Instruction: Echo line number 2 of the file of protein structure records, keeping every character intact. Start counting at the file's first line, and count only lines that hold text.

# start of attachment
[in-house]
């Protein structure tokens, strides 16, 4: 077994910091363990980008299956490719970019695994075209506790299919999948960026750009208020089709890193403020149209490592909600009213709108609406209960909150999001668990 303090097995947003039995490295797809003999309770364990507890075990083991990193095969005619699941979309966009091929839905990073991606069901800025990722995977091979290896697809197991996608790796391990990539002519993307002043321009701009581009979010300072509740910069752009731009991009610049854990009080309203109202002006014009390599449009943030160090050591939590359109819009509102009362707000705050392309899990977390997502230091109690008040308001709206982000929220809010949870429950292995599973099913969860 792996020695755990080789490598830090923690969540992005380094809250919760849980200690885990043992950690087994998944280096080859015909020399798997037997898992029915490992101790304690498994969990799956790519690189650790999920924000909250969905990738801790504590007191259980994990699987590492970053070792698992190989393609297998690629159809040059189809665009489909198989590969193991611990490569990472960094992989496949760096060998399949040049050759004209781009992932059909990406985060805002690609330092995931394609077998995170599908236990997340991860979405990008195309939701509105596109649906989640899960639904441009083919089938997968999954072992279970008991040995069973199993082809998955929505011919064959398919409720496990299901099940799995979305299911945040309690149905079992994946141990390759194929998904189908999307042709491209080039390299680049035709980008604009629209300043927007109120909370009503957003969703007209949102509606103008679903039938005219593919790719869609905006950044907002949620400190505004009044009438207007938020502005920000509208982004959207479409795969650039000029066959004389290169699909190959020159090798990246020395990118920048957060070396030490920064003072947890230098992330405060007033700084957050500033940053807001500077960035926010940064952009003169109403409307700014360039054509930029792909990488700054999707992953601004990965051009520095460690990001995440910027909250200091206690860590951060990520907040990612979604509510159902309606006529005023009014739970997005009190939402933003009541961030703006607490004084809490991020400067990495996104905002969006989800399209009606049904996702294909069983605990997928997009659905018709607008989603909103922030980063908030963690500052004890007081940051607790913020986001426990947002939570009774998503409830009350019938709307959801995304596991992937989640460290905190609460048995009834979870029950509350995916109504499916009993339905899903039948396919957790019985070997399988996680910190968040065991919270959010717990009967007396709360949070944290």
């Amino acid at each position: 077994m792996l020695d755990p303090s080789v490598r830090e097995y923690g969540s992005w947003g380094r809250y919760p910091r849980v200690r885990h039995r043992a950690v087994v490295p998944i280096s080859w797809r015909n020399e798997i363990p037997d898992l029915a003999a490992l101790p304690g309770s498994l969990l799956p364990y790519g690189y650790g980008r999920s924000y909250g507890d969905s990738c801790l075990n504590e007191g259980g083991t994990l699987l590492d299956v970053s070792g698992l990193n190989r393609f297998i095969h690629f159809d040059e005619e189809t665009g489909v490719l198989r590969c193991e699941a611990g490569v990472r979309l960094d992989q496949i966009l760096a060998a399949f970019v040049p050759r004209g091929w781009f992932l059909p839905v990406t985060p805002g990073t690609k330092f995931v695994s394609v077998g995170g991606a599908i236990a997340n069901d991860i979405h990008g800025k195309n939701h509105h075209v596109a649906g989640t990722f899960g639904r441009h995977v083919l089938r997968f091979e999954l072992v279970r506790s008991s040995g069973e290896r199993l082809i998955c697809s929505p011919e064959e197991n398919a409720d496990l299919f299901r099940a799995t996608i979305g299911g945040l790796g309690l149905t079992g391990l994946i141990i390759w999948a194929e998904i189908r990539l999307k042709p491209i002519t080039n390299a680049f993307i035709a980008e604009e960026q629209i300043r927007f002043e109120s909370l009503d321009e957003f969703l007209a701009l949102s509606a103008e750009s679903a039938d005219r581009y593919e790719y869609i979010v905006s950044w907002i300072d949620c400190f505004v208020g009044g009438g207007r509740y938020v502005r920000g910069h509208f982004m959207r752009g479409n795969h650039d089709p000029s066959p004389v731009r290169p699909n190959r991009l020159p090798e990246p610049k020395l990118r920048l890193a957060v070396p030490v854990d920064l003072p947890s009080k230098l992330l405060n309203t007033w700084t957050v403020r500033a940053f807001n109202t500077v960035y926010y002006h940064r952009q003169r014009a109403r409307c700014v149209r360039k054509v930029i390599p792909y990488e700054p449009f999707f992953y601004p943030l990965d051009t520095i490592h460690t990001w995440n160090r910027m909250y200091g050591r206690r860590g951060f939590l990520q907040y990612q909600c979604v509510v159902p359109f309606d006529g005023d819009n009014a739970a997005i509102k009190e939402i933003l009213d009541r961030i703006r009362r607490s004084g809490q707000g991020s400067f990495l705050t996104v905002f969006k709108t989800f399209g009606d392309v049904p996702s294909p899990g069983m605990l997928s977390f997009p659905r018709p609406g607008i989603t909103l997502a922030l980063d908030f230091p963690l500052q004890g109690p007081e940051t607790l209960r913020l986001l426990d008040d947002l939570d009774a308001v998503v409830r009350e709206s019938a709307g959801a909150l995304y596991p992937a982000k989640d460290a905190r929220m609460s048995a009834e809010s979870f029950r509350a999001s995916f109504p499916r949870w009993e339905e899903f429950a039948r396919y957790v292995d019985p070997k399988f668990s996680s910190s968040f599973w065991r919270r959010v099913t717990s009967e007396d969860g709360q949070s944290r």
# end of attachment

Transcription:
């Protein structure tokens, strides 16, 4: 077994910091363990980008299956490719970019695994075209506790299919999948960026750009208020089709890193403020149209490592909600009213709108609406209960909150999001668990 303090097995947003039995490295797809003999309770364990507890075990083991990193095969005619699941979309966009091929839905990073991606069901800025990722995977091979290896697809197991996608790796391990990539002519993307002043321009701009581009979010300072509740910069752009731009991009610049854990009080309203109202002006014009390599449009943030160090050591939590359109819009509102009362707000705050392309899990977390997502230091109690008040308001709206982000929220809010949870429950292995599973099913969860 792996020695755990080789490598830090923690969540992005380094809250919760849980200690885990043992950690087994998944280096080859015909020399798997037997898992029915490992101790304690498994969990799956790519690189650790999920924000909250969905990738801790504590007191259980994990699987590492970053070792698992190989393609297998690629159809040059189809665009489909198989590969193991611990490569990472960094992989496949760096060998399949040049050759004209781009992932059909990406985060805002690609330092995931394609077998995170599908236990997340991860979405990008195309939701509105596109649906989640899960639904441009083919089938997968999954072992279970008991040995069973199993082809998955929505011919064959398919409720496990299901099940799995979305299911945040309690149905079992994946141990390759194929998904189908999307042709491209080039390299680049035709980008604009629209300043927007109120909370009503957003969703007209949102509606103008679903039938005219593919790719869609905006950044907002949620400190505004009044009438207007938020502005920000509208982004959207479409795969650039000029066959004389290169699909190959020159090798990246020395990118920048957060070396030490920064003072947890230098992330405060007033700084957050500033940053807001500077960035926010940064952009003169109403409307700014360039054509930029792909990488700054999707992953601004990965051009520095460690990001995440910027909250200091206690860590951060990520907040990612979604509510159902309606006529005023009014739970997005009190939402933003009541961030703006607490004084809490991020400067990495996104905002969006989800399209009606049904996702294909069983605990997928997009659905018709607008989603909103922030980063908030963690500052004890007081940051607790913020986001426990947002939570009774998503409830009350019938709307959801995304596991992937989640460290905190609460048995009834979870029950509350995916109504499916009993339905899903039948396919957790019985070997399988996680910190968040065991919270959010717990009967007396709360949070944290």